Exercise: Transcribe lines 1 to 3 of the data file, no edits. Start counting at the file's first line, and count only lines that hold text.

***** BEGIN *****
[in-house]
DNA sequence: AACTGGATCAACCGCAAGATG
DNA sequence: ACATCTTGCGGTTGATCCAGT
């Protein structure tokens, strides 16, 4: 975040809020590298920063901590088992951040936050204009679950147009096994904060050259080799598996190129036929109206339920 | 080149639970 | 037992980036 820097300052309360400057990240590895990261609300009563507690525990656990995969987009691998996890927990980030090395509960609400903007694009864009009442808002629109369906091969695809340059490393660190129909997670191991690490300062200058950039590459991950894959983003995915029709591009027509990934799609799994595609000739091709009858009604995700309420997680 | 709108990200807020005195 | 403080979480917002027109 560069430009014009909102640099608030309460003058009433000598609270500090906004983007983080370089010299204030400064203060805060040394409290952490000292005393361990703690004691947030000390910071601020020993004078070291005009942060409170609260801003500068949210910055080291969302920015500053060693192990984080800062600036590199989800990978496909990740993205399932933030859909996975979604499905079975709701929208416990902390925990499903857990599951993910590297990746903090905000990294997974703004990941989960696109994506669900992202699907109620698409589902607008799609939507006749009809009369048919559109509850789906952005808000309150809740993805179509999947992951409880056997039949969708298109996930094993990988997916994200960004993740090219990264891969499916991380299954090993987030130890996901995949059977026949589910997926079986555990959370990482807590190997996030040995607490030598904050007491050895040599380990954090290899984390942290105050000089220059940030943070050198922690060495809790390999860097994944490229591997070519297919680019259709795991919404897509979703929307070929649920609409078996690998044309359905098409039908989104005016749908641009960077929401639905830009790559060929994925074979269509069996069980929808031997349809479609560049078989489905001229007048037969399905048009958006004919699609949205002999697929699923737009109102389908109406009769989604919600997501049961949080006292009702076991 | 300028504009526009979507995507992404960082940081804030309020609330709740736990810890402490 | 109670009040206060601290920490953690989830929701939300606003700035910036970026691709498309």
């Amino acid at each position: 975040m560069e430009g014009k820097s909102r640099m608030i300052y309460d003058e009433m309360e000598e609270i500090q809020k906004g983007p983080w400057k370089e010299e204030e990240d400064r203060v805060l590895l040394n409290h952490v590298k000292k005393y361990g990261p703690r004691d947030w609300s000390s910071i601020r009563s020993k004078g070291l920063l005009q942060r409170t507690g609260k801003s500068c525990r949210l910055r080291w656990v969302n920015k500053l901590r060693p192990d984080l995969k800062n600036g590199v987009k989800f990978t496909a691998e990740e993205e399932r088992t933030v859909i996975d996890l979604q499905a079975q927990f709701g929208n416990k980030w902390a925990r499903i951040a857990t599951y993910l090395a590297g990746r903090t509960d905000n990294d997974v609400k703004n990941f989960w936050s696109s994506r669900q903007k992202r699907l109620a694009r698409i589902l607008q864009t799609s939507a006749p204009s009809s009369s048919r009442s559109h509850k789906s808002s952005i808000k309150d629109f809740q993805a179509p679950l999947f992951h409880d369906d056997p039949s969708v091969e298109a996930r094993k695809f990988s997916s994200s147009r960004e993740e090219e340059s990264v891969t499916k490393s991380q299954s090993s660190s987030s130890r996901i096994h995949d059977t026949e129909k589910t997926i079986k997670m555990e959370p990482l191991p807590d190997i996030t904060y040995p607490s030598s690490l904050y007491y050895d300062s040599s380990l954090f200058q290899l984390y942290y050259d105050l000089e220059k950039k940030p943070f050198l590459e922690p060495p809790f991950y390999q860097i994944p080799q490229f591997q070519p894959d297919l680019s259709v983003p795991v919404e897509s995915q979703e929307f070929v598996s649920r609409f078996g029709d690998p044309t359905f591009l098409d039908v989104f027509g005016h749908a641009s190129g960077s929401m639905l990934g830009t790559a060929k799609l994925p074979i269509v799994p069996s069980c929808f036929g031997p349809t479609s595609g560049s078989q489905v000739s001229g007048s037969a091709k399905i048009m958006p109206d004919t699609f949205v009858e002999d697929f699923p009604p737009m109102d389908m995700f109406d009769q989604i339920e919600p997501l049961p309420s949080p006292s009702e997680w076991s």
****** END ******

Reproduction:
[in-house]
DNA sequence: AACTGGATCAACCGCAAGATG
DNA sequence: ACATCTTGCGGTTGATCCAGT